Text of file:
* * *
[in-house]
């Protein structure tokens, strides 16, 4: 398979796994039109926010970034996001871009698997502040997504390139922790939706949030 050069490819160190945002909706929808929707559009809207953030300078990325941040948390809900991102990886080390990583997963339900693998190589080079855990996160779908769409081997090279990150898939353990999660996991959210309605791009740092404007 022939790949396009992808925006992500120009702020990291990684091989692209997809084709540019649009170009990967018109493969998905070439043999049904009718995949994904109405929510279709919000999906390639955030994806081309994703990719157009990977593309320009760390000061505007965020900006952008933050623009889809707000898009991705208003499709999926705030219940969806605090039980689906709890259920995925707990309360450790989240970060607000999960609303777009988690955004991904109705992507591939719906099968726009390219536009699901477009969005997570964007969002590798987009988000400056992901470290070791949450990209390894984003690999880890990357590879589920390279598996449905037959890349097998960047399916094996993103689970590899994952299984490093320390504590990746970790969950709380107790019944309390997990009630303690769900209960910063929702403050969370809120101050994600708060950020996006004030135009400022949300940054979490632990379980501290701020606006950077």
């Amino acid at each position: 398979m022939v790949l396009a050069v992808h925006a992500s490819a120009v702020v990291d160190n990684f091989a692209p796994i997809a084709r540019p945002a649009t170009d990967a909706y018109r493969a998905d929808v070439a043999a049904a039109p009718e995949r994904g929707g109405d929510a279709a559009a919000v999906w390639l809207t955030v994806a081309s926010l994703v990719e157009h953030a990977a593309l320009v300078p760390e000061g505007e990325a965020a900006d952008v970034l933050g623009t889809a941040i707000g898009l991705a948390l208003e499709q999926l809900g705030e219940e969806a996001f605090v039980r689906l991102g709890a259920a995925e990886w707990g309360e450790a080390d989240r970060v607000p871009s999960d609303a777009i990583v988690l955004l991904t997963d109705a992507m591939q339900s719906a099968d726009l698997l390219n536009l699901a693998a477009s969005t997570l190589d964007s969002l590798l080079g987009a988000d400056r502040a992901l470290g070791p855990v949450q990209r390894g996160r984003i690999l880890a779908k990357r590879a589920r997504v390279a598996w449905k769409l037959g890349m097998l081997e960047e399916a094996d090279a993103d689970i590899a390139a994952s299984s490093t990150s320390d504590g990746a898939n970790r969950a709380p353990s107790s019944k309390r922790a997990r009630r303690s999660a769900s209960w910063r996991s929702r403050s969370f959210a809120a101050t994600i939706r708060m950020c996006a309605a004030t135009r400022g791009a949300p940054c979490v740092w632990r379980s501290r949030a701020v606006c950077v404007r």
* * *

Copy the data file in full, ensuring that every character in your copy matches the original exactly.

[in-house]
């Protein structure tokens, strides 16, 4: 398979796994039109926010970034996001871009698997502040997504390139922790939706949030 050069490819160190945002909706929808929707559009809207953030300078990325941040948390809900991102990886080390990583997963339900693998190589080079855990996160779908769409081997090279990150898939353990999660996991959210309605791009740092404007 022939790949396009992808925006992500120009702020990291990684091989692209997809084709540019649009170009990967018109493969998905070439043999049904009718995949994904109405929510279709919000999906390639955030994806081309994703990719157009990977593309320009760390000061505007965020900006952008933050623009889809707000898009991705208003499709999926705030219940969806605090039980689906709890259920995925707990309360450790989240970060607000999960609303777009988690955004991904109705992507591939719906099968726009390219536009699901477009969005997570964007969002590798987009988000400056992901470290070791949450990209390894984003690999880890990357590879589920390279598996449905037959890349097998960047399916094996993103689970590899994952299984490093320390504590990746970790969950709380107790019944309390997990009630303690769900209960910063929702403050969370809120101050994600708060950020996006004030135009400022949300940054979490632990379980501290701020606006950077």
């Amino acid at each position: 398979m022939v790949l396009a050069v992808h925006a992500s490819a120009v702020v990291d160190n990684f091989a692209p796994i997809a084709r540019p945002a649009t170009d990967a909706y018109r493969a998905d929808v070439a043999a049904a039109p009718e995949r994904g929707g109405d929510a279709a559009a919000v999906w390639l809207t955030v994806a081309s926010l994703v990719e157009h953030a990977a593309l320009v300078p760390e000061g505007e990325a965020a900006d952008v970034l933050g623009t889809a941040i707000g898009l991705a948390l208003e499709q999926l809900g705030e219940e969806a996001f605090v039980r689906l991102g709890a259920a995925e990886w707990g309360e450790a080390d989240r970060v607000p871009s999960d609303a777009i990583v988690l955004l991904t997963d109705a992507m591939q339900s719906a099968d726009l698997l390219n536009l699901a693998a477009s969005t997570l190589d964007s969002l590798l080079g987009a988000d400056r502040a992901l470290g070791p855990v949450q990209r390894g996160r984003i690999l880890a779908k990357r590879a589920r997504v390279a598996w449905k769409l037959g890349m097998l081997e960047e399916a094996d090279a993103d689970i590899a390139a994952s299984s490093t990150s320390d504590g990746a898939n970790r969950a709380p353990s107790s019944k309390r922790a997990r009630r303690s999660a769900s209960w910063r996991s929702r403050s969370f959210a809120a101050t994600i939706r708060m950020c996006a309605a004030t135009r400022g791009a949300p940054c979490v740092w632990r379980s501290r949030a701020v606006c950077v404007r």